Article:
One such device is shown diagrammatically in
With this embodiment, the cylindrical body 13 of the enclosure 10 is closed by a top cover 44 including an axial air outlet 46 optionally fitted with automatic closure means such as a rubber membrane or a sealing gasket, for example. This enclosure 10 is mounted by snap-fastening or by turning through one-fourth of a turn to a main support 20, said support including, as in the preceding embodiment, means 22 for admitting air tangentially into the enclosure 10, an air outlet duct 18 communicating with the volume in which the rotor 24 revolves, and a handle (not shown) enabling the device to be held and manipulated.
After a sample has been taken, the enclosure 10 is separated from the support 20, the orifice for admitting air into the enclosure is closed, and a determined quantity of a suitable liquid can be injected into the enclosure 10 via the top axial duct 46 so as to put into solution the particles and microorganisms that have been deposited on the inside walls of the cylindrical body 13 and of the bottom portion 12 of the enclosure.
In general, the device of the invention makes it possible to recover a representative sample of the particles and microorganisms present in ambient air by taking a volume of ambient air that is relatively large.
The samples that are taken are packaged in the cylindrical enclosures 10 that are separated from the device and they are protected against the risks of contamination. The concentration factor with which the taken particles and microorganisms appear in solution in the injected liquid can be adapted at will. The sampling durations can be adjusted.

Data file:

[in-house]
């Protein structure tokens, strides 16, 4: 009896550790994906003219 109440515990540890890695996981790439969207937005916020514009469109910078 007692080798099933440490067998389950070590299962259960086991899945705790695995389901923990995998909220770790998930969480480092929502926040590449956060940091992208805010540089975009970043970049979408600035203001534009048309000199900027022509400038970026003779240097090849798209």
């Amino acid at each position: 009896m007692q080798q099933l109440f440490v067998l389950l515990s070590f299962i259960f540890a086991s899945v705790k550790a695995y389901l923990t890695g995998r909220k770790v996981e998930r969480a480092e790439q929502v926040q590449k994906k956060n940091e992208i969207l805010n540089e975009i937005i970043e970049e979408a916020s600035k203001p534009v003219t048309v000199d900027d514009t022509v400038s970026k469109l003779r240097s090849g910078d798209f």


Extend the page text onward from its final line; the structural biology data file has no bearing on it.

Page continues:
The collected samples are separated from one another in the various cylindrical enclosures 10, thus avoiding any risk of contamination between the samples.
In addition, obtaining samples in liquid form makes it possible to apply novel methods of analysis based on the techniques of molecular biology, epifluorescent microscopy, flux cytometry, bioluminescence, immunology, and chromatography. It is thus possible to evaluate the total microbial flora in ambient air and/or the viable microbial flora, without being restricted to evaluating the cultivatable flora, which represents only about 0.1% to about 10% of the total microbial flora.
The novel analysis techniques to which the samples taken by means of the device of the invention can be subjected also make it possible to search specifically for bacteria or molds, or indeed to probe for one species in particular.
Furthermore, the device of the invention together with the above-mentioned bag or case containing accessories such as removable enclosures, one or more tanks of injection liquid, or one more rechargeable batteries, and possibly means for recharging the batteries, etc., constitute a self-contained and portable kit for collecting and separating particles and microorganisms present in ambient air, and capable of finding applications in a very wide variety of very numerous fields.
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|Citing Patent||Filing date||Publication date||Applicant||Title|
|US8356524 *||Aug 30, 2007||Jan 22, 2013||Bertin Technologies||Device for collecting and separating particles and microorganisms present in ambient air|
|US20080282815 *||May 16, 2008||Nov 20, 2008||Jessal Murarji||Gas Sampler for Vapour Detectors|
|US20100089173 *||Aug 30, 2007||Apr 15, 2010||Amandine Verdier||Device for collecting and separating particles and microorganisms present in ambient air|
|US20130312490 *||Oct 19, 2011||Nov 28, 2013||Bertin Technologies||Portable Device for Collecting Particles and Microorganisms|
|U.S. Classification||55/337, 55/459.1, 96/413, 96/316, 73/863.21|
|International Classification||B01D45/12, C12M1/26, B01D50/00|
|Cooperative Classification||G01N1/24, G01N1/2273, G01N1/2211, B01D2257/91, G01N2001/2223, B01D45/12, G01N33/0011|
|European Classification||G01N33/00D2A, G01N1/22B5, B01D45/12|
|Mar 7, 2006||AS||Assignment|
Owner name: BERTIN TECHNOLOGIES, FRANCE
Free format text: ASSIGNMENT OF ASSIGNORS INTEREST;ASSIGNORS:VALLAYER, BRUNO;TROUCHET, DANIEL;VERDIER, AMANDINE;AND OTHERS;REEL/FRAME:017312/0908;SIGNING DATES FROM 20060202 TO 20060215
|May 11, 2012||FPAY||Fee payment|
Year of fee payment: 4